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I'm looking for a wonderfully useful adjective I've come across several times but have since forgotten.

It was used in the context of solving a difficult problem (think puzzle, math, or science) and describes the likely first approach / solution that a reasonable person with some domain knowledge would consider.

In the context of computer science, for example:

The ______ approach to this pathfinding problem is to use a modified depth-first search algorithm.

Maybe not obvious to an outsider, but would likely be one of the first candidate strategies to come to mind for someone with some computer science training.

The word has a neutral connotation, unlike naive or brute-force, which are commonly used in similar sentences. That is to say, this word makes no claims about whether this approach / solution is ultimately correct.

Again, think "reasonable", "first approach you're likely to think of among several possible approaches"

A word I've considered is "canonical approach" - but I'm not convinced. Unsurprisingly thesaurus.com has been of little help :) I've tried searching through synonyms for canonical, reasonable, straightforward, naive, obvious, standard, conventional but haven't found it yet.

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  • Someone mentioned these below as well; I like these a lot as substitutes. If I never find my word, I think these are the two I'd settle on using in it's place.
    – Brendan S
    Jul 23 at 19:12
  • (especially instinctive, I think that's the closest candidate word so far)
    – Brendan S
    Jul 23 at 19:19

6 Answers 6

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My go-to for these situations is go-to.

Cambridge Dictionary

go-to

adjective (mainly US)

used to describe the best person, thing, or place for a particular purpose or need:

He was the company's go-to guy for new ideas.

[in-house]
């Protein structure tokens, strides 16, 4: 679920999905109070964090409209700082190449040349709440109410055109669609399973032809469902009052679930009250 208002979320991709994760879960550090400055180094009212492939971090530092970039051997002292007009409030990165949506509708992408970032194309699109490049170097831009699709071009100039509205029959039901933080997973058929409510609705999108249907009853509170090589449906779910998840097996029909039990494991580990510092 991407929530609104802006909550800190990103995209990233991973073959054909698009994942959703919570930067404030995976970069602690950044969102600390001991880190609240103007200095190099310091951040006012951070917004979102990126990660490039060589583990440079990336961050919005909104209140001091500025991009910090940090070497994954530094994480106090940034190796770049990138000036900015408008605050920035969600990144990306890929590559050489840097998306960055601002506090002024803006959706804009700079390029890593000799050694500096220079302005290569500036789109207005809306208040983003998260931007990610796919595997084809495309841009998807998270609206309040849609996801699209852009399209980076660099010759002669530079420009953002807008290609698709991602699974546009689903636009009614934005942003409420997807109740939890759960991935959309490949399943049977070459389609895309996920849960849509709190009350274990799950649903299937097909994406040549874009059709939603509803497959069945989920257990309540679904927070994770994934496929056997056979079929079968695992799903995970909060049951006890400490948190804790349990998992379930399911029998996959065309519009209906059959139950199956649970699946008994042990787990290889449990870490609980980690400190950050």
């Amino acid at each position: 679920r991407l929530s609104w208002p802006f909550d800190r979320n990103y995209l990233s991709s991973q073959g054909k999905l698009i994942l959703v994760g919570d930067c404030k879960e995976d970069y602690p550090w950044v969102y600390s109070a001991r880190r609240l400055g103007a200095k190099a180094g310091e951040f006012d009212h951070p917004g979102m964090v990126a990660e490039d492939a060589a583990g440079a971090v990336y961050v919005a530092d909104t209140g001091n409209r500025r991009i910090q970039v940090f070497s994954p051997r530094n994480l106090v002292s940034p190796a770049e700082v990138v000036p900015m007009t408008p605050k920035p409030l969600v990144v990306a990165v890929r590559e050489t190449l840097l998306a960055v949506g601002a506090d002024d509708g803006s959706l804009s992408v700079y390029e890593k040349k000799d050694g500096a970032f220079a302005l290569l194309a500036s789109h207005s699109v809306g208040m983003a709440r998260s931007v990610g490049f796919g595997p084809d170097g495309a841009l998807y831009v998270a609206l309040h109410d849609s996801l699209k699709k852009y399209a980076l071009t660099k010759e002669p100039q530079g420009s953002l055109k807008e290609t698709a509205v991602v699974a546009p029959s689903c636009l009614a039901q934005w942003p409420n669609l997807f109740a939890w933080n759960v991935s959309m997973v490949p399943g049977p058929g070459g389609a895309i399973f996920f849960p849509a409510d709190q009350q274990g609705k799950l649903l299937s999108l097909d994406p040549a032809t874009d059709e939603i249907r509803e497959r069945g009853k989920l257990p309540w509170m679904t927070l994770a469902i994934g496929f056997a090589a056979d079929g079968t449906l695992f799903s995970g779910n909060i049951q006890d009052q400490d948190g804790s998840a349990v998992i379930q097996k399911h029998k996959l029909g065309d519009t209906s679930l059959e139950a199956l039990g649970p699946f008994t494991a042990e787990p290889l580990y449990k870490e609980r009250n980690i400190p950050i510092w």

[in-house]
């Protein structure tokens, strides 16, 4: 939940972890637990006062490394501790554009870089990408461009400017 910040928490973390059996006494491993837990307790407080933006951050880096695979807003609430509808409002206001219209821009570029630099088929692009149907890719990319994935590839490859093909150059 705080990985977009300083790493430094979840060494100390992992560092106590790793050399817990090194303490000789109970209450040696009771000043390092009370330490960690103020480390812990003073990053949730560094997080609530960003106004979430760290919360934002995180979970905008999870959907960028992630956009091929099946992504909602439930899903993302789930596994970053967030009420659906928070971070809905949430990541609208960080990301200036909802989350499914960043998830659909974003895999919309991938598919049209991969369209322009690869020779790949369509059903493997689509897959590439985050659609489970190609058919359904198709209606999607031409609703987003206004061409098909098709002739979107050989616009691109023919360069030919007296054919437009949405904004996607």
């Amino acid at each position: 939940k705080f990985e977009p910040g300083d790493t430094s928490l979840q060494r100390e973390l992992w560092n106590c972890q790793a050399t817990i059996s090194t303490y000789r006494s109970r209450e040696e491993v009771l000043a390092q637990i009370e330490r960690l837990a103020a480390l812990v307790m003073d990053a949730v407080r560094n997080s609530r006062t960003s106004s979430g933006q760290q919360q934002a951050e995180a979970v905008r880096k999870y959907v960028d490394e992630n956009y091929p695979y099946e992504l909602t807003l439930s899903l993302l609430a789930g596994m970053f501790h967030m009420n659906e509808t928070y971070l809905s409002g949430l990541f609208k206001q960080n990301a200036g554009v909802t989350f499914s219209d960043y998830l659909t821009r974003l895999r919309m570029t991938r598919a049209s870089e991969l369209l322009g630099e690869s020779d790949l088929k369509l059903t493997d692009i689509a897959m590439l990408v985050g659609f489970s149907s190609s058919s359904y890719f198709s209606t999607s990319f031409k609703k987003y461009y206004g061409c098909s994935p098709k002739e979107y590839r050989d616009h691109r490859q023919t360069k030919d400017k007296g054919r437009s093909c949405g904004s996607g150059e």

A side of salmon is the perfect go-to dish for a dinner party.

For 20 years, Wild Mountain was the go-to store for outdoor enthusiasts.

An example from ArsTechnica:

An implanted wireless device is the NSA's go-to approach for dealing with "air-gapped" networks -- networks that don't have an Internet connection for security reasons.

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  • Yes: 'intuituve' was the first word that came to me, and I think it may be better than 'instinctive', though I wouldn't rule it out.
    – Tuffy
    Jul 23 at 18:37
  • While not the exact word I was looking for (I'm pretty sure I'll recognize it when I see it), I think "intuitive" or "instinctive" are both really great options in this context. Thanks!
    – Brendan S
    Jul 23 at 19:00
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Predictable

If you say that an event is predictable, you mean that it is obvious in advance that it will happen.

  • This was a predictable reaction, given the bitter hostility between the two countries. (Collins)

So your sentence would be:

The predictable approach to this pathfinding problem is to use a modified depth-first search algorithm.

The expected approach is another option.

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  • I think "expected" is a good stand-in, although not the exact word I was looking for
    – Brendan S
    Jul 23 at 18:58
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Obvious or logical perhaps?

Obvious - Natural, likely; such as common sense might suggest (OED)

Logical - follows as a reasonable inference or natural consequence; that is in accordance with the ‘logic’ of events, of human character (OED)

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Simplest or most direct are adjectives / adjectival phrases that have not already been mentioned but would seem to fit well.

Nevertheless these are obviously not the ‘magic word’ the poster is trying to recall. However that is his problem, not that of SE EL&U, the remit of which is to answer English questions in a way that can be useful to others, not to remedy the poster’s deficient memory.

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Hypothetical - pertaining to giving an educated guess

"The hypothetical approach to this pathfinding problem is to use a modified depth-first search algorithm."

Though I would replace "is" with "would be". Which infers that the approach could be wrong.

"The hypothetical approach to this pathfinding problem would be to use a modified depth-first search algorithm."

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natural

If you say that it is natural for someone to act in a particular way or for something to happen in that way, you mean that it is reasonable in the circumstances. (Collins)

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